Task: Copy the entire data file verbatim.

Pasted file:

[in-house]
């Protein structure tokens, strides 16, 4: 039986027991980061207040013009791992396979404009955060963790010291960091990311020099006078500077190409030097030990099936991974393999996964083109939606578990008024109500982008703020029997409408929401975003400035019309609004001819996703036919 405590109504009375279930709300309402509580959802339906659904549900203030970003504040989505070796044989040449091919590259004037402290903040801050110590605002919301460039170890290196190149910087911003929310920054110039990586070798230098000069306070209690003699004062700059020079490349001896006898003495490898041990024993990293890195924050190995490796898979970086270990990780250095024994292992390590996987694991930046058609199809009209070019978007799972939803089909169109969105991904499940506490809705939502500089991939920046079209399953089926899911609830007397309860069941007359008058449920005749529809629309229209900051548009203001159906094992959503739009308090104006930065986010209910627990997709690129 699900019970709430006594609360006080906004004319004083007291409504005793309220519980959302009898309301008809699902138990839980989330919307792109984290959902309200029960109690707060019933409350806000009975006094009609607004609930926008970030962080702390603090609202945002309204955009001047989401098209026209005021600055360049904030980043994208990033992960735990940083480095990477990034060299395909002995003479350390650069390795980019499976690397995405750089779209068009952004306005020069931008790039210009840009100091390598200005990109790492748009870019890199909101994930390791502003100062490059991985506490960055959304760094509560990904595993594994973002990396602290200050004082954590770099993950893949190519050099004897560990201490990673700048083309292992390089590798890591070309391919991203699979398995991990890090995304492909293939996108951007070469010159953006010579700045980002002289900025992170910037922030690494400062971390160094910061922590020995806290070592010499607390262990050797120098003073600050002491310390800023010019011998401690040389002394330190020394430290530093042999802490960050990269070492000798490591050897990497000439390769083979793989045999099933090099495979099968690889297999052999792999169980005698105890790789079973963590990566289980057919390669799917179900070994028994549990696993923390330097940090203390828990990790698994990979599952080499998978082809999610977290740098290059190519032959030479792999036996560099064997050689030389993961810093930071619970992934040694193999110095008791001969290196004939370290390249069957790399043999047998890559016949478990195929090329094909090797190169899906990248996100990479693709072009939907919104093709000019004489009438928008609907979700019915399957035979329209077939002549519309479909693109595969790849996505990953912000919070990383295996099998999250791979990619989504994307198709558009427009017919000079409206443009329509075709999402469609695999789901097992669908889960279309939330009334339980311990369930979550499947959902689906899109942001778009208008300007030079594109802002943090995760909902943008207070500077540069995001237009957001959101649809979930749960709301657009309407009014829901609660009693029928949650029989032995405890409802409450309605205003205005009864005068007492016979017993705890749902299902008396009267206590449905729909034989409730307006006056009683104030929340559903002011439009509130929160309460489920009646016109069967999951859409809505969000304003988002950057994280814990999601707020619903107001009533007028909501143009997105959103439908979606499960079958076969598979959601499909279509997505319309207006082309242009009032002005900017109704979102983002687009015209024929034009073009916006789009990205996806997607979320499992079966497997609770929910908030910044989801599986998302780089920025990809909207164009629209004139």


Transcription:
[in-house]
């Protein structure tokens, strides 16, 4: 039986027991980061207040013009791992396979404009955060963790010291960091990311020099006078500077190409030097030990099936991974393999996964083109939606578990008024109500982008703020029997409408929401975003400035019309609004001819996703036919 405590109504009375279930709300309402509580959802339906659904549900203030970003504040989505070796044989040449091919590259004037402290903040801050110590605002919301460039170890290196190149910087911003929310920054110039990586070798230098000069306070209690003699004062700059020079490349001896006898003495490898041990024993990293890195924050190995490796898979970086270990990780250095024994292992390590996987694991930046058609199809009209070019978007799972939803089909169109969105991904499940506490809705939502500089991939920046079209399953089926899911609830007397309860069941007359008058449920005749529809629309229209900051548009203001159906094992959503739009308090104006930065986010209910627990997709690129 699900019970709430006594609360006080906004004319004083007291409504005793309220519980959302009898309301008809699902138990839980989330919307792109984290959902309200029960109690707060019933409350806000009975006094009609607004609930926008970030962080702390603090609202945002309204955009001047989401098209026209005021600055360049904030980043994208990033992960735990940083480095990477990034060299395909002995003479350390650069390795980019499976690397995405750089779209068009952004306005020069931008790039210009840009100091390598200005990109790492748009870019890199909101994930390791502003100062490059991985506490960055959304760094509560990904595993594994973002990396602290200050004082954590770099993950893949190519050099004897560990201490990673700048083309292992390089590798890591070309391919991203699979398995991990890090995304492909293939996108951007070469010159953006010579700045980002002289900025992170910037922030690494400062971390160094910061922590020995806290070592010499607390262990050797120098003073600050002491310390800023010019011998401690040389002394330190020394430290530093042999802490960050990269070492000798490591050897990497000439390769083979793989045999099933090099495979099968690889297999052999792999169980005698105890790789079973963590990566289980057919390669799917179900070994028994549990696993923390330097940090203390828990990790698994990979599952080499998978082809999610977290740098290059190519032959030479792999036996560099064997050689030389993961810093930071619970992934040694193999110095008791001969290196004939370290390249069957790399043999047998890559016949478990195929090329094909090797190169899906990248996100990479693709072009939907919104093709000019004489009438928008609907979700019915399957035979329209077939002549519309479909693109595969790849996505990953912000919070990383295996099998999250791979990619989504994307198709558009427009017919000079409206443009329509075709999402469609695999789901097992669908889960279309939330009334339980311990369930979550499947959902689906899109942001778009208008300007030079594109802002943090995760909902943008207070500077540069995001237009957001959101649809979930749960709301657009309407009014829901609660009693029928949650029989032995405890409802409450309605205003205005009864005068007492016979017993705890749902299902008396009267206590449905729909034989409730307006006056009683104030929340559903002011439009509130929160309460489920009646016109069967999951859409809505969000304003988002950057994280814990999601707020619903107001009533007028909501143009997105959103439908979606499960079958076969598979959601499909279509997505319309207006082309242009009032002005900017109704979102983002687009015209024929034009073009916006789009990205996806997607979320499992079966497997609770929910908030910044989801599986998302780089920025990809909207164009629209004139």